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PAX Unplugged 2019: Crystal Chaos

In the hustle and bustle of PAX Unplugged 2019, we were able to sit down with Fawn of Ogopogo Gaming. We sent her a few questions to answer about her game, which is currently on Kickstarter! Video interview coming soon.

Q. Tell Us About Your Game

A. Crystal Chaos is a fast paced party game that takes 10-15 minutes to play. It’s all about finding and acquiring the Treasure card while your opponents sow chaos all around you. The game seems simple at first, but once players get used to the mechanics of moving cards and hands around and manipulating the draw deck, they realize how deep the strategy can really be.

Q. What Was Your Inspiration To Create the Game?

A. I was driving in my car one day and a wave of inspiration hit me. I wanted to make a game that would appeal to experienced gamers and beginners alike as well as children and adults. I used to play Old Maid with my grandmother and cousins, so I started to brainstorm ways it could get a major overhaul to meet my requirements. I went over all the options for rules and card mechanics in my head and pitched it to my business partner. We started play testing it and tweaking it to make it robust. In the end, it’s very much a collaboration that we are both happy with.

Q. When should we expect to see it? OR, if already released, how has the response been since release?

A. The target launch is late July or early August 2020. So far the response to customer demos has been overwhelmingly positive. Our kickstarter is live now and is 20% funded with 16 days remaining. We have a lot to go, but we are determined to see it launch.

Go check out Ogopogo Gaming’s Kickstarter for Crystal Chaos! Back it if you’re able to because it’s seriously an awesome game! Stay tuned for the video interview, where Crymson plays the game with Fawn!

PAX Unplugged 2019: Castle Siege

At PAX Unplugged this year, we had the pleasure of meeting Bryan Staudt, the creator of a “no table needed” card game called Castle Siege. We asked him a few questions. Check out his answers below!

Q. Tell Us About Your Game.

A. Castle Siege is a “no table needed” pocket strategy game of castle building and destruction (2 players, ~10 minutes). It can be played without a table, perfect for standing in line, or waiting to be seated at a restaurant. Players build their castles in the spaces between fingers on their left hand, using catapults and siege trolls to attack the enemy’s castle, and using archers, boiling oil, and fireballs to defend their own!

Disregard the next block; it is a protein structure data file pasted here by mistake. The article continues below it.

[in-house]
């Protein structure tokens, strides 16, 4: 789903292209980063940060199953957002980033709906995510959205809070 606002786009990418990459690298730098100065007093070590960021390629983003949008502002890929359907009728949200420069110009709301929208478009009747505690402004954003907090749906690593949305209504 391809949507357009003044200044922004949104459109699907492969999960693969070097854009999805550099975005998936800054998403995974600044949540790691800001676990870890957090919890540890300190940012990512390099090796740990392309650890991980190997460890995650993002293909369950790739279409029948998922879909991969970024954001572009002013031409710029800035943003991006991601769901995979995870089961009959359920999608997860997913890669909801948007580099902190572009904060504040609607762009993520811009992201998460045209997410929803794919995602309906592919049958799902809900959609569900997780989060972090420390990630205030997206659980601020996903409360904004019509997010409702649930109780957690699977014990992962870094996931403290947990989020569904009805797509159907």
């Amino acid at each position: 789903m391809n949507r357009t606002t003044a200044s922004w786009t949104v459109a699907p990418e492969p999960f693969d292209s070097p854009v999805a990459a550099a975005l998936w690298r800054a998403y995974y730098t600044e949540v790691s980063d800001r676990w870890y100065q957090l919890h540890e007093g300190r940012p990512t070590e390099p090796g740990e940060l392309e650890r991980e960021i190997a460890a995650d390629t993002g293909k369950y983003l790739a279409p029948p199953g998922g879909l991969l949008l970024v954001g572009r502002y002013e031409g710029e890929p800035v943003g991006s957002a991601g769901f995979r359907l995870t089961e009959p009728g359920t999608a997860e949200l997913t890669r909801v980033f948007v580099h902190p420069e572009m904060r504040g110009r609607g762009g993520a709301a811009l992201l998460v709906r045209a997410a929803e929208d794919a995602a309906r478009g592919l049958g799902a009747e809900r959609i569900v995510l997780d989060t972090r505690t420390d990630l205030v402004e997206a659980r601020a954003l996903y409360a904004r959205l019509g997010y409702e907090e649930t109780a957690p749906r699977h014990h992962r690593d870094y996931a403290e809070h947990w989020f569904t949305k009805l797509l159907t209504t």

Q. What was your inspiration to create the game?

A. I designed it for one of Button Shy’s 18-card challenges: Design a game with only 18 cards that can be played without a table. I thought, “If I can’t play cards onto a table, what if I play them into my own hand instead?” Using the spaces between fingers felt like constructing the tiers of a building, like a castle, and the rest of the design grew out of that.

Q. When should we expect to see it? OR, if already released, how has the response been since release?

A. Castle Siege is currently on a crowd sale through The Game Crafter, a print-on-demand website. List price is $15.99, but the sale starts at $13.99. For every 10 people who back the game, the price drops by almost 50 cents. When the sale ends on Sunday, December 15th, 2019, everyone gets the lowest achieved price! Check it out here.

You can learn more about the game here.

The crowd sale over on The Game Crafter started yesterday, Dec. 9th and will end on Sunday, Dec. 15th. Go check it out today!

Review: FAR: Lone Sails (2017)

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FAR: Lone Sails
2017

FAR: Lone Sails is an exploration adventure game by Swiss developer Okomotive. Available on PC, Xbox One and PS4. Where you traverse a dried-out seabed littered with the remains of a decaying civilization. Keep your unique vessel going, overcome numerous obstacles and withstand the hazardous weather conditions. How far can you make it? What will you find?

Now that that’s been said, I’ve beaten this game 5 times in 3 days and got 100% steam achievements. That’s something I rarely do. It isn’t a long game so beating it several times will only take a few hours. However, this game is full of magic.

Let me explain. In this game, you have an androgynous character traveling a grayscale landscape with red being the only other color. The art style is beautiful. As you side scroll in your large land vehicle, the scene is ever-changing. 

You start in a small house/workshop after taking a moment to honor the passing of, what I assume is your father or mentor. After leaving the building behind you walk until you come across a massive vehicle. It reminds me of many things, reminiscent of movies about a dystopian future, you do everything you can to keep your vehicle operating. 

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Stopping to gather items for fuel, solving puzzles to upgrade the vehicle, outrunning disasters. All while a quiet story is told in the background. A story without words, which can be the best story there is. As I travel, my mind races to try to fill in the blanks. Wondering if it’s a comment on our current society and where we are headed or it’s just a simple story to be interpreted how we wish. This was magic to me.